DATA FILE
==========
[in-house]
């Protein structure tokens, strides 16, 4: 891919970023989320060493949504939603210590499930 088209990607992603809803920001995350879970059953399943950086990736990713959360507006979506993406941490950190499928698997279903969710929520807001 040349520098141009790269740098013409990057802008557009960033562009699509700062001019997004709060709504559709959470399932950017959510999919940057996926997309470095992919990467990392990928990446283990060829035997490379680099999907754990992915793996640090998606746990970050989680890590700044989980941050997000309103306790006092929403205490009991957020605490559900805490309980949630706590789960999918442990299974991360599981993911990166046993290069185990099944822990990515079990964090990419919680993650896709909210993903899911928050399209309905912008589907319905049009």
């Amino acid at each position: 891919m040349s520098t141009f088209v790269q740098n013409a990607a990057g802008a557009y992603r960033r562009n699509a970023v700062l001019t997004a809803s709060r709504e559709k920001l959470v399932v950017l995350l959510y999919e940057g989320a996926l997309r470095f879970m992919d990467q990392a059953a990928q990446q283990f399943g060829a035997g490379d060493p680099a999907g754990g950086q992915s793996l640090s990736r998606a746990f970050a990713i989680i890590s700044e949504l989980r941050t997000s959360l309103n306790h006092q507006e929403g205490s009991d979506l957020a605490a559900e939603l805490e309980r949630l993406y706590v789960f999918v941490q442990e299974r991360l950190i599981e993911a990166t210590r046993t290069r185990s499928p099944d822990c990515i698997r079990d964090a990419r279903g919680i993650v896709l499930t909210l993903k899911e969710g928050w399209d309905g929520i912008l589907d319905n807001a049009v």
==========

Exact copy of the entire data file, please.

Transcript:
[in-house]
């Protein structure tokens, strides 16, 4: 891919970023989320060493949504939603210590499930 088209990607992603809803920001995350879970059953399943950086990736990713959360507006979506993406941490950190499928698997279903969710929520807001 040349520098141009790269740098013409990057802008557009960033562009699509700062001019997004709060709504559709959470399932950017959510999919940057996926997309470095992919990467990392990928990446283990060829035997490379680099999907754990992915793996640090998606746990970050989680890590700044989980941050997000309103306790006092929403205490009991957020605490559900805490309980949630706590789960999918442990299974991360599981993911990166046993290069185990099944822990990515079990964090990419919680993650896709909210993903899911928050399209309905912008589907319905049009």
């Amino acid at each position: 891919m040349s520098t141009f088209v790269q740098n013409a990607a990057g802008a557009y992603r960033r562009n699509a970023v700062l001019t997004a809803s709060r709504e559709k920001l959470v399932v950017l995350l959510y999919e940057g989320a996926l997309r470095f879970m992919d990467q990392a059953a990928q990446q283990f399943g060829a035997g490379d060493p680099a999907g754990g950086q992915s793996l640090s990736r998606a746990f970050a990713i989680i890590s700044e949504l989980r941050t997000s959360l309103n306790h006092q507006e929403g205490s009991d979506l957020a605490a559900e939603l805490e309980r949630l993406y706590v789960f999918v941490q442990e299974r991360l950190i599981e993911a990166t210590r046993t290069r185990s499928p099944d822990c990515i698997r079990d964090a990419r279903g919680i993650v896709l499930t909210l993903k899911e969710g928050w399209d309905g929520i912008l589907d319905n807001a049009v």